Chicks - when to cut back light/heat


9 Years
Oct 6, 2010
Hello all, look forward to contributing to the board when I gain some experience. No I'm a newbie with 8 - 3.5 week old chicks. Have used 60W light bulb for the last 2 weeks, prior was heat lamp - red. So 90 degrees - 5 per week = 70 degrees at 4 weeks. My house stays about that most of the time. My brooder is by a south window. can I now gradually end the light at night? Of ourse I will still monitor temp and use as needed if things get chilly. Thanks in advance!

Joe (the chicken newbie)
You may be able to turn it off completely. Let your chicks tell you. Are they gathering near the light for warmth? Are they moving as far away as they can? How do they act if you turn it off? Danger is when they pile on top of one another for warmth; they can suffocate the guy on the bottom.
If the temp in the house doesn't drop below 70-75 degrees at night, sure. That's about the 3 and 4 week level. Just monitor them - if they huddle to sleep in a snuggled up, low pile, that's okay. But if they peep a lot and climb on top of each other, they're a bit too cool.

Also, if you're using a white light, it keeps them active. They need some "down time" in the dark or at least dimmer light.

Oh, and
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This is my understanding:

Week 1: 95
Week 2: 90
Week 3: 85
Week 4: 80
Week 5 (and beyond if fully feathered): 75 or outside

If they're still not even 4 weeks old, they will need more heat than 70 degrees. Of course every brooder is different, and if they're being raised in a house with heating, they might need less. I agree that this is a guideline (above) and you should let your chicks tell you with their behavior, but the above is a good place to start, and they very well may need closer to 85 degrees.

I would keep the light on a night for another week or so - but that's just me. I would also use a red bulb as that will keep the pecking and cannibalism at bay, and will allow them rest at night. By the time mine were 3.5 weeks, I was turning off the (red) light in the evening for 3-4 hours while I was still up, but always put it back on at night because I didn't want to wake up to frozen chicks! They had a big enough brooder they could completely go away from the light if they wanted, and I found that 5-6 would huddle in a different part of the brooder, 3-4 would be right under the lamp, and another 5 or so would be dispersed throughout the brooder (the brooder had separate "rooms"). Goes to show that they all have different preferences!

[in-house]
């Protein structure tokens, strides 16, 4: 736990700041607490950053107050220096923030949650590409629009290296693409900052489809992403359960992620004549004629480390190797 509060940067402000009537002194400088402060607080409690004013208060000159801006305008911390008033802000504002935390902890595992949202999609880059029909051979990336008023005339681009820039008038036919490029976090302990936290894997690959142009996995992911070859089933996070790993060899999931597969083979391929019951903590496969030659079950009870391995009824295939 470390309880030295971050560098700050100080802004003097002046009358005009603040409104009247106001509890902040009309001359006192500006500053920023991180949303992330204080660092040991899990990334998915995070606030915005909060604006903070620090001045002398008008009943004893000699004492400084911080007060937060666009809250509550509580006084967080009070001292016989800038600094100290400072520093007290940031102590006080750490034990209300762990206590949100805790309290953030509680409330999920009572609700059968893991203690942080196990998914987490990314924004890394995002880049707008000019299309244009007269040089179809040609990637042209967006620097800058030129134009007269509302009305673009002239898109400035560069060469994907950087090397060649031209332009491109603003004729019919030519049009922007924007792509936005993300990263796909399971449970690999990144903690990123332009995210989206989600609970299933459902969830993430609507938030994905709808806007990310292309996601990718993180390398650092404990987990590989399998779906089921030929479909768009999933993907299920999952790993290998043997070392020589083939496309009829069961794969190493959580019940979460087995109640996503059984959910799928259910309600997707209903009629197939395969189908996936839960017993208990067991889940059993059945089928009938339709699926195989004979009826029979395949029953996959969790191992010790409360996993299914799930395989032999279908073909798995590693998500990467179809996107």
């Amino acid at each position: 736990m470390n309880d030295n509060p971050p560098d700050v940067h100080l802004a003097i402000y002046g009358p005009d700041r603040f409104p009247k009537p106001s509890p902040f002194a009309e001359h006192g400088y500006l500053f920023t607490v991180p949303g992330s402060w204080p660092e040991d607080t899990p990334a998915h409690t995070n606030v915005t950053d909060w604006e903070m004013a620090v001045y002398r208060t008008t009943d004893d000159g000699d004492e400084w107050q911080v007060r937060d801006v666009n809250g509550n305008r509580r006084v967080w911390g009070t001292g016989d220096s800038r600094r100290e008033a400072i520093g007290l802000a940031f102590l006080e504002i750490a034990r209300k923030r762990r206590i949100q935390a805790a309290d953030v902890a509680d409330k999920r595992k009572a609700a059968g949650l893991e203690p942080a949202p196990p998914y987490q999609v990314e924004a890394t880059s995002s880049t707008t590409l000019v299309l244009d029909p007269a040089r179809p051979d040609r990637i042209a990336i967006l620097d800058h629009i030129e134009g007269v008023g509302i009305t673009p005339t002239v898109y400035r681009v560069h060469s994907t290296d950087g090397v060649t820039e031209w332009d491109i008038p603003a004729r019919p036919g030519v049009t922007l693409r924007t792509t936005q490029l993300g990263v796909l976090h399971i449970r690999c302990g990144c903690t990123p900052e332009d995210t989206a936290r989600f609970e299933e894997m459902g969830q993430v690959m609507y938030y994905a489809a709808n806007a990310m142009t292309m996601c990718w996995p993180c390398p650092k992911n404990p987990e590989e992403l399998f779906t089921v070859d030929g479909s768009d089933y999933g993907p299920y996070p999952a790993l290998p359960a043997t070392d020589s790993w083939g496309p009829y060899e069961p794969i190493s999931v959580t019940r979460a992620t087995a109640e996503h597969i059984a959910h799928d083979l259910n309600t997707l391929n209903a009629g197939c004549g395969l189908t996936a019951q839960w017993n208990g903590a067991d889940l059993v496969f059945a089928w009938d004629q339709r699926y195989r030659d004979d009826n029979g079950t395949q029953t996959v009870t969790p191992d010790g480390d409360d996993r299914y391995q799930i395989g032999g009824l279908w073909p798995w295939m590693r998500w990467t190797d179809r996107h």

im winging it too at this point, based on how happy they seem to be. There is currently a 40 degree difference in the high and the low daily temperature and my chicks are outside in a shed so... we're off...we're on..... we're off with the windows open...we're on with the windows open.. we're on with the windows closed...we're off...we're on....good grief.
Actually it goes more like this:

Week 1: 90 to 95 degrees (I've never had a chick that liked the 95 degree range, & some liked it even cooler than 90)
Week 2: 85 to 90
Week 3: 80 to 85
Week 4: 75 to 80
Week 5: 70 to 75
Once your temps. are done to 70 degrees, end of week 5, they should no longer require supplemental heat, under normal circumstances.

To the OP: I agree with gryeyes and dawn.
I know! and the problem I'm having is that they keep burying the thermometer, so every time I try to check the heat, it's covered in poo shavings...then when I un-bury it and wait a bit, I go in there to find 1 sitting on it so there goes another attempt at reading it. They just won't leave it alone. Lately I've been just watching behavior. On top of all that, the freaky weather here has been 85...67...82...40... so the lamp goes up... down...up...down....I can't wait until they're in their coop already.
Mine are 4 weeks tomorrow and have been in the coop since last week. Here in Mass we've been having crazy weather. We've had 20's at night but almost 70 during the day. I put the red heat lamp about 24 inches off the ground. They move around the coop, eat, drink, scratch and go back near the light when they are cold. They sleep under and around the light at night, but not in a pile.

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